Monday 24 July 2017

'One Pringles can in the wrong bin could result in charge'- Dáil hears waste collector plans to impose penalties for items dumped incorrectly

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Cormac McQuinn

Cormac McQuinn

A waste collection company is to impose "outrageous" charges of up to €25 if customers accidentally puts the wrong item in the wrong bin, the Dáil has been told.

Fianna Fáil TD Jack Chambers has accused the government of failing to address problems surrounding waste collection and said that the lack of an awareness campaign the new charging system will mean families will "inevitably pay more".

He said the issue causing "concern and distress" in his Dublin West constituency.

"I've been made aware of one waste collector, Panda, who is now imposing different charges, fees, fines and penalties seemingly at their will," he added.

"Under the new agreement of terms and conditions that they propose they've said that they're going to charge between €10 and €25 if a customer accidentally puts the wrong item in the wrong bin."

He said that "one Pringles can" in the wrong bin would result in a charge and added: "that's outrageous".

Mr Chambers claimed it's outrageous because the government is "doing absolutely nothing about it".

He described a watchdog planned by the government as "toothless" saying "we need a fully financed regulator" as proposed by his party.

He said the agreement between Panda and customers also gives the company “sole discretion” over the price of service.

Mr Chambers claimed that waste collection companies are "exploiting the government's inaction and are bringing in whatever hidden charges and penalties they like".

He said: "it's important we have proper regulation, proper oversight and when it's a billion euro industry for a public utility we need to intervene and we must to the right thing."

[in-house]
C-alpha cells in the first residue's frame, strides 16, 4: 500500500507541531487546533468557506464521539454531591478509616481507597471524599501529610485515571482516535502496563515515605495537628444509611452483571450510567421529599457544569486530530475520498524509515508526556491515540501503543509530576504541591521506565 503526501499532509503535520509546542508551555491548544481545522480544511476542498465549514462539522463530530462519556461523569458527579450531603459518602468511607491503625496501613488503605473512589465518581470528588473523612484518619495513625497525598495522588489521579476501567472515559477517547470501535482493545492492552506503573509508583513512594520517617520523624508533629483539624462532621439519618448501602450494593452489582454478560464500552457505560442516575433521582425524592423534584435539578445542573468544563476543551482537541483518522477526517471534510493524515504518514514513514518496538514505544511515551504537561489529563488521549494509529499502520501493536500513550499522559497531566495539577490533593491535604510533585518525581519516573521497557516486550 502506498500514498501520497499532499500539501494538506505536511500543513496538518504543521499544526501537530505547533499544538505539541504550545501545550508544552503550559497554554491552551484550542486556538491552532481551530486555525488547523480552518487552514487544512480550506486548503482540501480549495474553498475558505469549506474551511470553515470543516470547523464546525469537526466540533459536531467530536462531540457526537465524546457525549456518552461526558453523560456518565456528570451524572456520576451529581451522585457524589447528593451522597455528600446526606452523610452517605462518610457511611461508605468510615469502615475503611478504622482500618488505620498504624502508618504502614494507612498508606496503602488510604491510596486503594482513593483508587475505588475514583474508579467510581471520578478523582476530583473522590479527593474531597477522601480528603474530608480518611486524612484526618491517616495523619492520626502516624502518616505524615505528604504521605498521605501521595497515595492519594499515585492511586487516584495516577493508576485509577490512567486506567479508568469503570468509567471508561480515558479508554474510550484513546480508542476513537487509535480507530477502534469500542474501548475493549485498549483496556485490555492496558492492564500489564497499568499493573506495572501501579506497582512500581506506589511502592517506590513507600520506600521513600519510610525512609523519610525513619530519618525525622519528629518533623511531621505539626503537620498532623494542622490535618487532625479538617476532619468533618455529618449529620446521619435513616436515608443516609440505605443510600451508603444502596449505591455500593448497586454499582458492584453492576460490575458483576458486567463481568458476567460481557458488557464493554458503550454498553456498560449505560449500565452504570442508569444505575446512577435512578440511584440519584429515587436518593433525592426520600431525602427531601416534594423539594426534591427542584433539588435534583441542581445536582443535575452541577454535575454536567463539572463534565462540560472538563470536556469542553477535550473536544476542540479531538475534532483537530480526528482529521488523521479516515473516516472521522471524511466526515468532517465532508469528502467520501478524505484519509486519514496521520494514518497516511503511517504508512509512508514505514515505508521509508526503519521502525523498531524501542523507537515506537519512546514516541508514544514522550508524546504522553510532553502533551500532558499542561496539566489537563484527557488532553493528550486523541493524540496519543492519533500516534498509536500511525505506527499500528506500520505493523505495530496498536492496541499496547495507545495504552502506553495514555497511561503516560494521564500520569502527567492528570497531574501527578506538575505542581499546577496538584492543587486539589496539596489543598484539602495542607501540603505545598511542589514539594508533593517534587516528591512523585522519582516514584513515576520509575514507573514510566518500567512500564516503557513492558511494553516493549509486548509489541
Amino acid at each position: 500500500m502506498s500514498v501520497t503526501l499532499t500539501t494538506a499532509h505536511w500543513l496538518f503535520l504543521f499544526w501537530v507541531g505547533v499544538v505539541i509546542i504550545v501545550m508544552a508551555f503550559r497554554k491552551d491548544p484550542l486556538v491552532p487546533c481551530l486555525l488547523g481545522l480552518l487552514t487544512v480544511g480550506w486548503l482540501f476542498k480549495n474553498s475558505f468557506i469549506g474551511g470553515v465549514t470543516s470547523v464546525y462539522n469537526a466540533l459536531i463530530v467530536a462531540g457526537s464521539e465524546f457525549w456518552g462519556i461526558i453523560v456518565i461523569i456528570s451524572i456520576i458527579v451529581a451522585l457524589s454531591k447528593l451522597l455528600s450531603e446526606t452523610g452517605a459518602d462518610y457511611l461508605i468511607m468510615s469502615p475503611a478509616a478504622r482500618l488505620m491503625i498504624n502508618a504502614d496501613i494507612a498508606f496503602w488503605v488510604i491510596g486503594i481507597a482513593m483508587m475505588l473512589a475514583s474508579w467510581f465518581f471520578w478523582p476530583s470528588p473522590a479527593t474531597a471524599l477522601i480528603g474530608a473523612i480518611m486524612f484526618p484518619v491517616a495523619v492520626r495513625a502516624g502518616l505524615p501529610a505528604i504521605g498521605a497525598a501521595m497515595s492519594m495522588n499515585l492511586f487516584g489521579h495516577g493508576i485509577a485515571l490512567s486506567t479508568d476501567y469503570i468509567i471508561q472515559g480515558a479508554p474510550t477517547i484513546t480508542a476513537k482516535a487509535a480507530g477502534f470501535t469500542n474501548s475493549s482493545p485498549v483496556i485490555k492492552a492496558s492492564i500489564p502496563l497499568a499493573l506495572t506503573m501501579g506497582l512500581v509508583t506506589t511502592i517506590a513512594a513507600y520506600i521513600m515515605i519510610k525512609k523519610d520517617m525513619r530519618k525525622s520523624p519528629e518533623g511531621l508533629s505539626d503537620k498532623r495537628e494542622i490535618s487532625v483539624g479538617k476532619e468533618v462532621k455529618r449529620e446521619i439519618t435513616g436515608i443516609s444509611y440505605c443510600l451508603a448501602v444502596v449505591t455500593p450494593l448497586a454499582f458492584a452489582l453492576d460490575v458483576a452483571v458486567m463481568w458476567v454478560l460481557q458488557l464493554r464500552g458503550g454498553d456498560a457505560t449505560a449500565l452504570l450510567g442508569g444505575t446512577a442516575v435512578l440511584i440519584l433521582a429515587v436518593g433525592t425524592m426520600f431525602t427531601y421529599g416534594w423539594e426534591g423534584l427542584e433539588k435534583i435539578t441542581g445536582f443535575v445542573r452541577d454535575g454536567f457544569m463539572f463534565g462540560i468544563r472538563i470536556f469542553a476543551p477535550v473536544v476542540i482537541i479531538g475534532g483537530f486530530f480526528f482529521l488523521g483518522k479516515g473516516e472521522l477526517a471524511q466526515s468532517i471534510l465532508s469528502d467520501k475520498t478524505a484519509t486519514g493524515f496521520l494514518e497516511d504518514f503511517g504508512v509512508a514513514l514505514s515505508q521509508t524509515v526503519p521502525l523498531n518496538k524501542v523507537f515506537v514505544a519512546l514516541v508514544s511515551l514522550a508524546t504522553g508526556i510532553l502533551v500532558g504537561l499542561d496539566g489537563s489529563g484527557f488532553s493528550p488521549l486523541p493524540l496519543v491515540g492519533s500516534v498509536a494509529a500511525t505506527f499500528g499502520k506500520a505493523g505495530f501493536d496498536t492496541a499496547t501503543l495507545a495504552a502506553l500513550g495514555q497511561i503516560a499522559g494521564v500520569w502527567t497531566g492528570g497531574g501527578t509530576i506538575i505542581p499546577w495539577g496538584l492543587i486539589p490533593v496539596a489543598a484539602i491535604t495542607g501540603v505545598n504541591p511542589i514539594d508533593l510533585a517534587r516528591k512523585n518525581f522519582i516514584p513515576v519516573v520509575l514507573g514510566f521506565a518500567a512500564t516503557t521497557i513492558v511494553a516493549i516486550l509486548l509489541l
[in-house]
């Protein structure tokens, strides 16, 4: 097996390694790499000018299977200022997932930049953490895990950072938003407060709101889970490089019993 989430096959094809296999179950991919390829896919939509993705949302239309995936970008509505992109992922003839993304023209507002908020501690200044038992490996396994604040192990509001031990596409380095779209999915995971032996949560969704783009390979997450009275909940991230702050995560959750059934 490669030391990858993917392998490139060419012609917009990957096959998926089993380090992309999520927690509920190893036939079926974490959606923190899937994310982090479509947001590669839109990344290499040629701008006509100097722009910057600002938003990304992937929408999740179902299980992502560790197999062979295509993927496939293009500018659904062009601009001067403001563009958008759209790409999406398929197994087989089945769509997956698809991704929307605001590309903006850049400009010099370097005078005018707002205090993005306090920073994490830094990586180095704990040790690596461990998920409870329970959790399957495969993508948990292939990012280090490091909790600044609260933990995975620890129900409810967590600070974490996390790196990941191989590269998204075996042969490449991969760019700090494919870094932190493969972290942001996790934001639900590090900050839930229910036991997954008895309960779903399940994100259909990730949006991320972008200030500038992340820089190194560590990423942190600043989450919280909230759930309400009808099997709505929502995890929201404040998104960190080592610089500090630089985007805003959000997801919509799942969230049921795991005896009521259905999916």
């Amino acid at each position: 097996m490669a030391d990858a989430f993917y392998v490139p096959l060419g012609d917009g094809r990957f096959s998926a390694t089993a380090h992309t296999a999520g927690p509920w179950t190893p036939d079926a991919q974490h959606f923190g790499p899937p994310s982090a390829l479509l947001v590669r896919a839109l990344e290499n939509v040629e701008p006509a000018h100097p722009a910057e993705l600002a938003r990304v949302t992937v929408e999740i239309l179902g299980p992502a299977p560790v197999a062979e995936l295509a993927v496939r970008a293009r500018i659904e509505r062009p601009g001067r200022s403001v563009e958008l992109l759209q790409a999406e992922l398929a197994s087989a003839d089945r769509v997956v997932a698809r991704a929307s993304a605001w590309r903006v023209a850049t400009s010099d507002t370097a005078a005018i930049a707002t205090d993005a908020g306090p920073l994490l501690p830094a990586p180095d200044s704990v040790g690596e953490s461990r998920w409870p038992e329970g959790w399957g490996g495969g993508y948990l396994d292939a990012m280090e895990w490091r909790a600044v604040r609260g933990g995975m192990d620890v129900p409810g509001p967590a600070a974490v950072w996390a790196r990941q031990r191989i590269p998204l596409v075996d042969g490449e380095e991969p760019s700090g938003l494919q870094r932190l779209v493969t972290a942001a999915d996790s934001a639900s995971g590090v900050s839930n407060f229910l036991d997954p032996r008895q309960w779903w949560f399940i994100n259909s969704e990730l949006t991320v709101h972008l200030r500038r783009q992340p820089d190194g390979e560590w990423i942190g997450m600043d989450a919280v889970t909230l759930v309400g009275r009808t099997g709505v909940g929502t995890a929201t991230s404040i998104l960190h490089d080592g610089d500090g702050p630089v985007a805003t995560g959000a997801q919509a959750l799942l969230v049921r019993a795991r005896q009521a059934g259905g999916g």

The Dáil is this evening debating a Fianna Fáil motion calling on the government to establish a regulator for the industry.

The government plans to phase out flat-rate bin charges to replace them with a system that includes pay-by-weight.

The government has argued that households will be able to reduce their bills by recycling using green bins and putting food waste in brown bins.

Meanwhile, Minister Dennis Naughton defended the incoming changes to waste collection nationally.

"Emergency measures were needed twice last year to deal with the capacity crisis which was taking place.  If emergency measures had not been taken it would not have been possible to have householder’s bins collected.  This is an ongoing issue.  We need to deal with the problem or we will be in a situation by 2020 where we will have no facilities available to deal with 2 months of waste collection," he said. 

"We are also facing challenging EU targets and we need to incentivise households to do the right thing and reduce the amount of residual waste we generate.  Failure to meet an existing or future target leaves the State open to infringement proceedings and potentially punitive fines.

"The changes the Government is making to the proposed mandatory per kilo charging system means that there is the potential for more competition in the market.

Minister Naughten said "companies can now offer a range of incentivised pricing options" including:

  • per kilo charge
  • lift fee and per kilo charge
  • weight band charging
  • weight allowance plus per kilo surcharge for excess weights

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